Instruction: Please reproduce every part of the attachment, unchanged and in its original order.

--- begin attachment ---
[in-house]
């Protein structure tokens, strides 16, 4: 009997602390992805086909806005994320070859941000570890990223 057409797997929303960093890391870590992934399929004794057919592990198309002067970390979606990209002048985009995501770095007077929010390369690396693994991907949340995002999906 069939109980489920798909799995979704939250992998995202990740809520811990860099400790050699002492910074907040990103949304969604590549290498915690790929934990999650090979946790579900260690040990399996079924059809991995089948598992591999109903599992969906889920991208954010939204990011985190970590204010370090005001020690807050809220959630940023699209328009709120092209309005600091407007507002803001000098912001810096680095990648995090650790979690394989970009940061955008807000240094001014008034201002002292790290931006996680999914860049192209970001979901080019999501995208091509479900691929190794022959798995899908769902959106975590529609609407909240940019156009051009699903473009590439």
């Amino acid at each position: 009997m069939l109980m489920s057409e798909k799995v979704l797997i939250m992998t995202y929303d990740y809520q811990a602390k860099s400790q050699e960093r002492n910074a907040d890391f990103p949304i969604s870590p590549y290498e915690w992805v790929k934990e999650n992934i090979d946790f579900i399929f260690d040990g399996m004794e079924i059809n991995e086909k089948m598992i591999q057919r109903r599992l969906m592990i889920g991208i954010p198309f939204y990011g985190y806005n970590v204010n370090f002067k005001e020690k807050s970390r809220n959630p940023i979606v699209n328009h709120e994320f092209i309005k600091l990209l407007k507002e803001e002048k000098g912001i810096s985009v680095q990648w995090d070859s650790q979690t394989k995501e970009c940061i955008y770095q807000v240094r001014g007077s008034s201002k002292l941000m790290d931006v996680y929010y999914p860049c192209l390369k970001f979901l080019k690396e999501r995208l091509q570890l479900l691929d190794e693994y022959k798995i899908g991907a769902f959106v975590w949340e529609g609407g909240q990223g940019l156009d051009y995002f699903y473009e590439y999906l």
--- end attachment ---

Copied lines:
[in-house]
């Protein structure tokens, strides 16, 4: 009997602390992805086909806005994320070859941000570890990223 057409797997929303960093890391870590992934399929004794057919592990198309002067970390979606990209002048985009995501770095007077929010390369690396693994991907949340995002999906 069939109980489920798909799995979704939250992998995202990740809520811990860099400790050699002492910074907040990103949304969604590549290498915690790929934990999650090979946790579900260690040990399996079924059809991995089948598992591999109903599992969906889920991208954010939204990011985190970590204010370090005001020690807050809220959630940023699209328009709120092209309005600091407007507002803001000098912001810096680095990648995090650790979690394989970009940061955008807000240094001014008034201002002292790290931006996680999914860049192209970001979901080019999501995208091509479900691929190794022959798995899908769902959106975590529609609407909240940019156009051009699903473009590439």
């Amino acid at each position: 009997m069939l109980m489920s057409e798909k799995v979704l797997i939250m992998t995202y929303d990740y809520q811990a602390k860099s400790q050699e960093r002492n910074a907040d890391f990103p949304i969604s870590p590549y290498e915690w992805v790929k934990e999650n992934i090979d946790f579900i399929f260690d040990g399996m004794e079924i059809n991995e086909k089948m598992i591999q057919r109903r599992l969906m592990i889920g991208i954010p198309f939204y990011g985190y806005n970590v204010n370090f002067k005001e020690k807050s970390r809220n959630p940023i979606v699209n328009h709120e994320f092209i309005k600091l990209l407007k507002e803001e002048k000098g912001i810096s985009v680095q990648w995090d070859s650790q979690t394989k995501e970009c940061i955008y770095q807000v240094r001014g007077s008034s201002k002292l941000m790290d931006v996680y929010y999914p860049c192209l390369k970001f979901l080019k690396e999501r995208l091509q570890l479900l691929d190794e693994y022959k798995i899908g991907a769902f959106v975590w949340e529609g609407g909240q990223g940019l156009d051009y995002f699903y473009e590439y999906l």